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Domestic Sheep Ovis aries var.

The Zoo contains two types of domestic sheep of several different breeds.
The Dutch Wartbles are a milking breed for cheese production, developed in Holland and growing in popularity in the UK. They are large, eye-catching sheep with dark, near-black wool, white faces, and occasional white socks.

The two other pet sheep kept with the pygmy goats are JAKE - the Greyface, and SEAN, the Suffolk. Both are highly illustrative of the history of Scottish agriculture and sheep production.

The Greyface is the product of crossing a Border-Leicester ram (tup) on a cast, i.e., oldish Black-faced ewe. The female lambs from this union are, on maturity, crossed with the Suffolk to produce the famous fat lambs for human consumption.

Male Greyface lambs usually suffer the same fate at the end of their first summer. Jake was lucky in that he was a hand-reared pet. He is now six years old, and a star turn in our children's birthday parties as he loves human company.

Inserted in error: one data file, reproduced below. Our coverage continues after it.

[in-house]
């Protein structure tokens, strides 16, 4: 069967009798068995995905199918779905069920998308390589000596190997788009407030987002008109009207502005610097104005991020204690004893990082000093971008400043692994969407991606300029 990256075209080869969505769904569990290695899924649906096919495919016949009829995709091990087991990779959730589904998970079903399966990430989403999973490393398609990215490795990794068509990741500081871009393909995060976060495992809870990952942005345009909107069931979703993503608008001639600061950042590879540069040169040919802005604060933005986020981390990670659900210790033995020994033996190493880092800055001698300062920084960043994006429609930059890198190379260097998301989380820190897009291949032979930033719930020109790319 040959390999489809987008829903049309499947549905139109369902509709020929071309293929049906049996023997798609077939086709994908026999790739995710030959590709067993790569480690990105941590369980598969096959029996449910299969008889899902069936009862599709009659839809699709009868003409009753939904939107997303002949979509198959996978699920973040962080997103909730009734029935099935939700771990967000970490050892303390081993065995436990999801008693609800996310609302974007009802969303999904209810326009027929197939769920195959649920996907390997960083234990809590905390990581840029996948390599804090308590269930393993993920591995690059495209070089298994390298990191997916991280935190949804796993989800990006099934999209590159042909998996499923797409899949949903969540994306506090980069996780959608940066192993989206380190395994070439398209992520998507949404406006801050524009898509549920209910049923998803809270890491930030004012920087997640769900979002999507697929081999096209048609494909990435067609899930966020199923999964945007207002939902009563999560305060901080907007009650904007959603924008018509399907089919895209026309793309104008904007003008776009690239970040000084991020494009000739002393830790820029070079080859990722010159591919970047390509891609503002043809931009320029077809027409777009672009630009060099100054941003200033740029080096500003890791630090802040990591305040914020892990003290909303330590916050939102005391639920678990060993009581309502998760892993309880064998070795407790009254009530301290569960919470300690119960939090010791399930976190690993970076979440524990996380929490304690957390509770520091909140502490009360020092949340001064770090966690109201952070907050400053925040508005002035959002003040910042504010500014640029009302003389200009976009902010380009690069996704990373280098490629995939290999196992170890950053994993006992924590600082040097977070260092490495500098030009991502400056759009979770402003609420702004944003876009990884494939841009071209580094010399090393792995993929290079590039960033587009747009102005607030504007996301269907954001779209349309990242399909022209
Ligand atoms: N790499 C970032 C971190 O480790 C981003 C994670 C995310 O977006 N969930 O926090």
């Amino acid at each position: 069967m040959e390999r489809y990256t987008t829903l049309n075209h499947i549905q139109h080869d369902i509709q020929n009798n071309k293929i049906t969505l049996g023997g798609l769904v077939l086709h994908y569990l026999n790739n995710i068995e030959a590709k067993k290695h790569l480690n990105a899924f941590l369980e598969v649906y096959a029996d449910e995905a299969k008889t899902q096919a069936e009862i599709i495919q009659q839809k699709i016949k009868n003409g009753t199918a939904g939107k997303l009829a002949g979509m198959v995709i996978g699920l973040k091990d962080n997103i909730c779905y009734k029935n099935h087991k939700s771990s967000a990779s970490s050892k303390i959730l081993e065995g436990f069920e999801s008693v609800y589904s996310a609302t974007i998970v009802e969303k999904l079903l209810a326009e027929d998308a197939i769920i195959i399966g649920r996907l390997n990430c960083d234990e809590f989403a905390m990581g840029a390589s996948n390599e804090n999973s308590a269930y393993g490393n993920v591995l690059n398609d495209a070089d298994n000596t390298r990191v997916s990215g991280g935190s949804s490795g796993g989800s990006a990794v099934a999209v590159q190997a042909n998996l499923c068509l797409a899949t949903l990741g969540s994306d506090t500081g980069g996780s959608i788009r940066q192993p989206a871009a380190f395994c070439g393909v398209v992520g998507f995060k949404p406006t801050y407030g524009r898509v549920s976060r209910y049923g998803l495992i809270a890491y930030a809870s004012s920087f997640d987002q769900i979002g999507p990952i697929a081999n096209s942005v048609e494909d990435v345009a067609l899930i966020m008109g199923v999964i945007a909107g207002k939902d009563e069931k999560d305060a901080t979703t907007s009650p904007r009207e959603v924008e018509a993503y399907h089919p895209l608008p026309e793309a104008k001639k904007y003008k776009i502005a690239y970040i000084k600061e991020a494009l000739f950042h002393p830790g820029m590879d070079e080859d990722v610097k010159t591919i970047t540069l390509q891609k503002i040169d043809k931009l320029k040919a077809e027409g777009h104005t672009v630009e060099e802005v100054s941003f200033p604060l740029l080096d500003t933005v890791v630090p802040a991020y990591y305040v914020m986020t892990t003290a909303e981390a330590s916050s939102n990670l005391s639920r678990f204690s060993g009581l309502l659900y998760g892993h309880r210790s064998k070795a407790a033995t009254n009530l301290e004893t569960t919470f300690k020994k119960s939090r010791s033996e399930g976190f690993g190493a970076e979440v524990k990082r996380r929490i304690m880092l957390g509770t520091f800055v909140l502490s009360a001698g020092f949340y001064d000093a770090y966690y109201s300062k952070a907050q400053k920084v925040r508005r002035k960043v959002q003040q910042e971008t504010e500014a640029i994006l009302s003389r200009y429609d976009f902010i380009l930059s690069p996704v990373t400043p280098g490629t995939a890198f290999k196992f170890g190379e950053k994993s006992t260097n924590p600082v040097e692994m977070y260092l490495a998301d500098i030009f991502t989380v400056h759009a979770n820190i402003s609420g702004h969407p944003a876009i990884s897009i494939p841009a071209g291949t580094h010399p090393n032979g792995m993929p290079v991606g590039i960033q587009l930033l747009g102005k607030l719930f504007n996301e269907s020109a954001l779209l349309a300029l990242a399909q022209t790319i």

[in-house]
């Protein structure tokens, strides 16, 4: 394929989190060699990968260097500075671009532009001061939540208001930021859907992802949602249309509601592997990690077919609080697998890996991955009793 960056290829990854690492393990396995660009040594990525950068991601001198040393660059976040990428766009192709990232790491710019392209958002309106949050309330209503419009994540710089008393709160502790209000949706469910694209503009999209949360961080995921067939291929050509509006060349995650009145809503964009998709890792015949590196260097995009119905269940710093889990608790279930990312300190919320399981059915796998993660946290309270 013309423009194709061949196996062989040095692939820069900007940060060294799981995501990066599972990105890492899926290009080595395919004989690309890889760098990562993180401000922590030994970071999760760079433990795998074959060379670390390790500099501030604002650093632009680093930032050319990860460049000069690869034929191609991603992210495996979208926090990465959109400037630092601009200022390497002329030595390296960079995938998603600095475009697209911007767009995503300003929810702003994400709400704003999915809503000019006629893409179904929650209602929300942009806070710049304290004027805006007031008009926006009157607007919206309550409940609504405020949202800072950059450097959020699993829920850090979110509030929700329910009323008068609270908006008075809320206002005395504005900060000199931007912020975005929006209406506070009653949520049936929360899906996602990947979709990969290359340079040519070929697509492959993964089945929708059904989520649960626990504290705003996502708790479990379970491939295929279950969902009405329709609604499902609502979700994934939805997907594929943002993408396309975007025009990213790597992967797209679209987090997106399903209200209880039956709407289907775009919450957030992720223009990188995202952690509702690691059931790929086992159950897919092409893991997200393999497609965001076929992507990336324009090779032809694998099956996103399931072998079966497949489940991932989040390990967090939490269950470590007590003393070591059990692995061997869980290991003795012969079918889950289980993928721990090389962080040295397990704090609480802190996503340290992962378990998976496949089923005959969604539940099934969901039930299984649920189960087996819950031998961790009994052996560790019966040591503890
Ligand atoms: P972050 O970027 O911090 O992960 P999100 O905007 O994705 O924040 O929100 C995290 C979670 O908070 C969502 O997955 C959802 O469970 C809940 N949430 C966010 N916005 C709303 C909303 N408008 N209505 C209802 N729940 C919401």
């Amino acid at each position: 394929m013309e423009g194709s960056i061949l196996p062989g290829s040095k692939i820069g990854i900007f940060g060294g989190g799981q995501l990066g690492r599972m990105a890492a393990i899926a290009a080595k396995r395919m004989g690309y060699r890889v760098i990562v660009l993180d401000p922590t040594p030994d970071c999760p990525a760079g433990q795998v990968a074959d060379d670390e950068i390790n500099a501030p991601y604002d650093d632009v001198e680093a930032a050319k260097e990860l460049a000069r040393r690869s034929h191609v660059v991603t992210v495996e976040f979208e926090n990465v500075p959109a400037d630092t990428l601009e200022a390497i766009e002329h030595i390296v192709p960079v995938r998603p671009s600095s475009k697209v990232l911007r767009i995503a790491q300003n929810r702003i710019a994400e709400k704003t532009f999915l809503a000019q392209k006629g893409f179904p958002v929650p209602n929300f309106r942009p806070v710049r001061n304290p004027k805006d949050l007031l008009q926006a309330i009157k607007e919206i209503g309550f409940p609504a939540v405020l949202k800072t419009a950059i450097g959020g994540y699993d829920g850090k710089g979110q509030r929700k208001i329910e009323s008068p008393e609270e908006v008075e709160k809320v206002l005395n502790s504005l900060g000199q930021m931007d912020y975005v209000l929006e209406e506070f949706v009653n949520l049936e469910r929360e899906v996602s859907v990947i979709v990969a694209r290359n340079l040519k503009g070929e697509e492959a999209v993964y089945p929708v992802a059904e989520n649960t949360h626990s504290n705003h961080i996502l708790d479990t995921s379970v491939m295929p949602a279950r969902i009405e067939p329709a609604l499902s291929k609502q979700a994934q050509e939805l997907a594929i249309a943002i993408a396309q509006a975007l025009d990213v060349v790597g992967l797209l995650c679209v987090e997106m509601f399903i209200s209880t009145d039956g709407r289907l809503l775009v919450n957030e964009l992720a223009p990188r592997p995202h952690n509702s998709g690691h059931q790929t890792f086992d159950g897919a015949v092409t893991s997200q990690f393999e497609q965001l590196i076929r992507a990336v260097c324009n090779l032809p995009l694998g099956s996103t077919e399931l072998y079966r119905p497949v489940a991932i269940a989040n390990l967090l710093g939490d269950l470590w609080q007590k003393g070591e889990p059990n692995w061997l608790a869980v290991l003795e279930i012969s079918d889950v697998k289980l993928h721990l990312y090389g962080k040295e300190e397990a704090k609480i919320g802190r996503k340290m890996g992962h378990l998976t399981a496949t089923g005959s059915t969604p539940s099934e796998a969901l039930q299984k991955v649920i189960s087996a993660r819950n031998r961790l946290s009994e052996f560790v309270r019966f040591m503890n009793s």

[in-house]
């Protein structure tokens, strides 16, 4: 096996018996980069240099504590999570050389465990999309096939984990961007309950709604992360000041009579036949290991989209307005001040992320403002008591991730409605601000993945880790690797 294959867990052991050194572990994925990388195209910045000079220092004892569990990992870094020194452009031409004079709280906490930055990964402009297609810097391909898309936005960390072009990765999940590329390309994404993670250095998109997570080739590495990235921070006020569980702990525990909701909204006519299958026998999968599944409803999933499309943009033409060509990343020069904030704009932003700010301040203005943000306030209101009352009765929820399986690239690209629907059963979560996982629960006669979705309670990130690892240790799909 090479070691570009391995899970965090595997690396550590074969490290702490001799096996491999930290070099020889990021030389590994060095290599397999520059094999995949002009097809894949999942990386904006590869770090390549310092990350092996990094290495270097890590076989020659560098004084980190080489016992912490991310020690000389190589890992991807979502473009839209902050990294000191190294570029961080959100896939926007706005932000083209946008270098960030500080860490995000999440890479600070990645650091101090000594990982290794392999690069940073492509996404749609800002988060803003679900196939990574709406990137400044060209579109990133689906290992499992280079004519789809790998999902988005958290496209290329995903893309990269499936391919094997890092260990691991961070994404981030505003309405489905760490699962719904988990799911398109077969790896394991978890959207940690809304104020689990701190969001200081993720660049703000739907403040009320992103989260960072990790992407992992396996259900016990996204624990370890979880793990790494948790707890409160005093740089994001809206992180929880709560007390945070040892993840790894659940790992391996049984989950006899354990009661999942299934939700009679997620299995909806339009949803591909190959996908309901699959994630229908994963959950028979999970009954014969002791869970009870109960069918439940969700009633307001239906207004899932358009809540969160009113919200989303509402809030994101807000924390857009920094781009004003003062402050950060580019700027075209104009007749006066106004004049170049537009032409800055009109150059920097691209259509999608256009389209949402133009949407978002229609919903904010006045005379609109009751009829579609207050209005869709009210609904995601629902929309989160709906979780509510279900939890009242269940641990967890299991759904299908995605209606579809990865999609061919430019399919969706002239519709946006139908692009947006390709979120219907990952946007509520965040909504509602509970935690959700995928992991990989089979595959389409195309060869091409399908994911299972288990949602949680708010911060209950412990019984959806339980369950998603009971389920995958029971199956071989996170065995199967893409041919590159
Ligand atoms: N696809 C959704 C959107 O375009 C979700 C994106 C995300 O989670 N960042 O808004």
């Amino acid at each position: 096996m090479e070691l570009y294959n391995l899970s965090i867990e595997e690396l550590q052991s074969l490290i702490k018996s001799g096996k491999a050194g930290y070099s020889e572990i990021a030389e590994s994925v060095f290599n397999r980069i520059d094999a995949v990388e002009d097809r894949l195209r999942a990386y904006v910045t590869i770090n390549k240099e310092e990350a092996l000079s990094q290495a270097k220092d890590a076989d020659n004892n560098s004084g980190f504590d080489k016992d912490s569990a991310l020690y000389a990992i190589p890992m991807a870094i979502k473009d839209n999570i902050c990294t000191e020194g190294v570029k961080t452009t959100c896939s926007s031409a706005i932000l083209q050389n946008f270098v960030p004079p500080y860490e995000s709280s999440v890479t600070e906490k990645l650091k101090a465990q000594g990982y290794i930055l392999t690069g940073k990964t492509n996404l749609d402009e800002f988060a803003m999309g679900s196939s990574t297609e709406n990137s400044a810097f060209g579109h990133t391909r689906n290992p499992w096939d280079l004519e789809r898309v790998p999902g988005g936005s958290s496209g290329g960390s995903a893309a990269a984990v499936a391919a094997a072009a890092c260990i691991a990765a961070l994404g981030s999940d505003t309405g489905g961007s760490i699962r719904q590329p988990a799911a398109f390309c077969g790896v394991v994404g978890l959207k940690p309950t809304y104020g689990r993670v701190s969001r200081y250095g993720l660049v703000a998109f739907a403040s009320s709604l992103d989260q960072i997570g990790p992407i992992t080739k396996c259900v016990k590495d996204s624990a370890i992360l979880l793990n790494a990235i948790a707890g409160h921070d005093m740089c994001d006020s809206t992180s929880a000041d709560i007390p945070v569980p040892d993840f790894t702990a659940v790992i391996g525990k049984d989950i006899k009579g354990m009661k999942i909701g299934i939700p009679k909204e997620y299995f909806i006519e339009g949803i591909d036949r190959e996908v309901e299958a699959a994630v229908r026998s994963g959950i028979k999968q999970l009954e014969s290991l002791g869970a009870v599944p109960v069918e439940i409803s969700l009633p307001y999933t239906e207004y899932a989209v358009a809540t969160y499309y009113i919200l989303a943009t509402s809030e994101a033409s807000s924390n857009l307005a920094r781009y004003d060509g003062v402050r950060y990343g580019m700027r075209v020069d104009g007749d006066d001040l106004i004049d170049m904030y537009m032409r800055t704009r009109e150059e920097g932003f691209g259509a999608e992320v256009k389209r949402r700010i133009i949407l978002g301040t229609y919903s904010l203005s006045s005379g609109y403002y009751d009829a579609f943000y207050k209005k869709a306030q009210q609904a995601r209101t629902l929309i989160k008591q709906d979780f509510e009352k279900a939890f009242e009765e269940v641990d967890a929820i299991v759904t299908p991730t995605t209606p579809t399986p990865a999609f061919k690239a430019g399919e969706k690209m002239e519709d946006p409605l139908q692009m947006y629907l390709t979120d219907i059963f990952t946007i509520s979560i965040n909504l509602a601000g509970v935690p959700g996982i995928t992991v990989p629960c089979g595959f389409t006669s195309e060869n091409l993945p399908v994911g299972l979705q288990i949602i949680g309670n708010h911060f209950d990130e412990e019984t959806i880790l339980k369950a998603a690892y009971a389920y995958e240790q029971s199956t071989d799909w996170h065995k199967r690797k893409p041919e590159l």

Sean is a hand-reared Suffolk. His slightly 'goofy' look is because he possesses an overshot jaw. In the wild, or in agriculture, or in pedigree sheep breeding, this would immediately disadvantage or disqualify him from future breeding. Sean too is a very tame, non-boisterous pet.

Although all of these sheep appear so different as to seem virtually different species, they are all the same species and freely inter-breed. The ancestor of all domestic sheep is the mouflon with which domestic sheep will also inter-breed if they get the chance. Pure wild mouflon populations in Europe are restricted to Corsica, Sardinia, and Cyprus, although they are plentiful in the Middle East, eastwards. Reintroduced generic populations exist in some numbers in France (over 50,000) and other countries where they are hunted in the manner of roe deer.